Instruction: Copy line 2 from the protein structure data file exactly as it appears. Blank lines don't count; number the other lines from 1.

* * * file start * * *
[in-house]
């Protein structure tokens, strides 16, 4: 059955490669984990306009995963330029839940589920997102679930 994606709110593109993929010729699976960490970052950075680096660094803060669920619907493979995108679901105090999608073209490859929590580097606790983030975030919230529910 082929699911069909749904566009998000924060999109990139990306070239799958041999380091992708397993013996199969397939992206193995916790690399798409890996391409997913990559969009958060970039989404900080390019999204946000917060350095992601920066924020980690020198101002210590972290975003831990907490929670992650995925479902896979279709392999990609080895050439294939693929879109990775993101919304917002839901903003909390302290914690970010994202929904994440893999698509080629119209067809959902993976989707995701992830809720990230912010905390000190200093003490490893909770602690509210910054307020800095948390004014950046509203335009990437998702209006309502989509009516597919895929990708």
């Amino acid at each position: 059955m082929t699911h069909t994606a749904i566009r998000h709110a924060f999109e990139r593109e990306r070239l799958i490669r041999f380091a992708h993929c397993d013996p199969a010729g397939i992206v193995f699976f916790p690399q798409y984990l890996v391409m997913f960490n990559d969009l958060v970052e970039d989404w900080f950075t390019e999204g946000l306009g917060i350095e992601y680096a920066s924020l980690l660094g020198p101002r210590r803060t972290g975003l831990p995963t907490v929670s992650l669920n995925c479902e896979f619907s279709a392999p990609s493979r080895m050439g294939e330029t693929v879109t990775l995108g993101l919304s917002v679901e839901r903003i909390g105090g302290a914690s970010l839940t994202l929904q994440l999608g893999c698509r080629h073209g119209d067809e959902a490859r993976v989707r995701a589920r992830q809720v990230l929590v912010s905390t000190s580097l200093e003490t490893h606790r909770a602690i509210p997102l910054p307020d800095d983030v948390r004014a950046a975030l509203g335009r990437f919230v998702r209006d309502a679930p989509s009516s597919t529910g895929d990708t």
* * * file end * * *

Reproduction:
């Protein structure tokens, strides 16, 4: 059955490669984990306009995963330029839940589920997102679930 994606709110593109993929010729699976960490970052950075680096660094803060669920619907493979995108679901105090999608073209490859929590580097606790983030975030919230529910 082929699911069909749904566009998000924060999109990139990306070239799958041999380091992708397993013996199969397939992206193995916790690399798409890996391409997913990559969009958060970039989404900080390019999204946000917060350095992601920066924020980690020198101002210590972290975003831990907490929670992650995925479902896979279709392999990609080895050439294939693929879109990775993101919304917002839901903003909390302290914690970010994202929904994440893999698509080629119209067809959902993976989707995701992830809720990230912010905390000190200093003490490893909770602690509210910054307020800095948390004014950046509203335009990437998702209006309502989509009516597919895929990708």